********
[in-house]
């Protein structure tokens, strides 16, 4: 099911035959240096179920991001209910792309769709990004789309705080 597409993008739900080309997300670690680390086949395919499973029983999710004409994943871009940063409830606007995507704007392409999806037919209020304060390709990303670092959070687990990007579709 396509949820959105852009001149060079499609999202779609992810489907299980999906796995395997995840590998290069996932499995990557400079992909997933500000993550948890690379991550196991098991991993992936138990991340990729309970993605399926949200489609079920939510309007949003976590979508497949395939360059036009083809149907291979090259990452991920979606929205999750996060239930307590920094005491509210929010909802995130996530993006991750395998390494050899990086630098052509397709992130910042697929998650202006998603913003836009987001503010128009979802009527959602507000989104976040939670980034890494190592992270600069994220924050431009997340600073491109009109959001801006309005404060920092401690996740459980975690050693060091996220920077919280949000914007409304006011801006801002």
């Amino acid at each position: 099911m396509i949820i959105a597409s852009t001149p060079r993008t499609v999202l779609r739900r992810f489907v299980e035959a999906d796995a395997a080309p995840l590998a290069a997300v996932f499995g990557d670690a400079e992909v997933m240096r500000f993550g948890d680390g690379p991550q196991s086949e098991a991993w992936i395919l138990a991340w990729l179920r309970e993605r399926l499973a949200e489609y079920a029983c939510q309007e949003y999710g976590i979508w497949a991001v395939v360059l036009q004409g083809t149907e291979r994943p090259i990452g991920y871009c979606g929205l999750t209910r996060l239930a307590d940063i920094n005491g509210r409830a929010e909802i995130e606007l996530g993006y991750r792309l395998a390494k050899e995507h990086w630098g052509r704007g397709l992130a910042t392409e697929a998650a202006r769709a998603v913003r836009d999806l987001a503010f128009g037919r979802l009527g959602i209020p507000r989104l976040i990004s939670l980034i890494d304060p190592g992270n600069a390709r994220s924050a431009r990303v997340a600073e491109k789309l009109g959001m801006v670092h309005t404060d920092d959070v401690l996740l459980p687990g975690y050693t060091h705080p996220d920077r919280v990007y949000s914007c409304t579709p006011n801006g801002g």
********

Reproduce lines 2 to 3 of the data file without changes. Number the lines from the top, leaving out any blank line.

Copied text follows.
């Protein structure tokens, strides 16, 4: 099911035959240096179920991001209910792309769709990004789309705080 597409993008739900080309997300670690680390086949395919499973029983999710004409994943871009940063409830606007995507704007392409999806037919209020304060390709990303670092959070687990990007579709 396509949820959105852009001149060079499609999202779609992810489907299980999906796995395997995840590998290069996932499995990557400079992909997933500000993550948890690379991550196991098991991993992936138990991340990729309970993605399926949200489609079920939510309007949003976590979508497949395939360059036009083809149907291979090259990452991920979606929205999750996060239930307590920094005491509210929010909802995130996530993006991750395998390494050899990086630098052509397709992130910042697929998650202006998603913003836009987001503010128009979802009527959602507000989104976040939670980034890494190592992270600069994220924050431009997340600073491109009109959001801006309005404060920092401690996740459980975690050693060091996220920077919280949000914007409304006011801006801002």
């Amino acid at each position: 099911m396509i949820i959105a597409s852009t001149p060079r993008t499609v999202l779609r739900r992810f489907v299980e035959a999906d796995a395997a080309p995840l590998a290069a997300v996932f499995g990557d670690a400079e992909v997933m240096r500000f993550g948890d680390g690379p991550q196991s086949e098991a991993w992936i395919l138990a991340w990729l179920r309970e993605r399926l499973a949200e489609y079920a029983c939510q309007e949003y999710g976590i979508w497949a991001v395939v360059l036009q004409g083809t149907e291979r994943p090259i990452g991920y871009c979606g929205l999750t209910r996060l239930a307590d940063i920094n005491g509210r409830a929010e909802i995130e606007l996530g993006y991750r792309l395998a390494k050899e995507h990086w630098g052509r704007g397709l992130a910042t392409e697929a998650a202006r769709a998603v913003r836009d999806l987001a503010f128009g037919r979802l009527g959602i209020p507000r989104l976040i990004s939670l980034i890494d304060p190592g992270n600069a390709r994220s924050a431009r990303v997340a600073e491109k789309l009109g959001m801006v670092h309005t404060d920092d959070v401690l996740l459980p687990g975690y050693t060091h705080p996220d920077r919280v990007y949000s914007c409304t579709p006011n801006g801002g």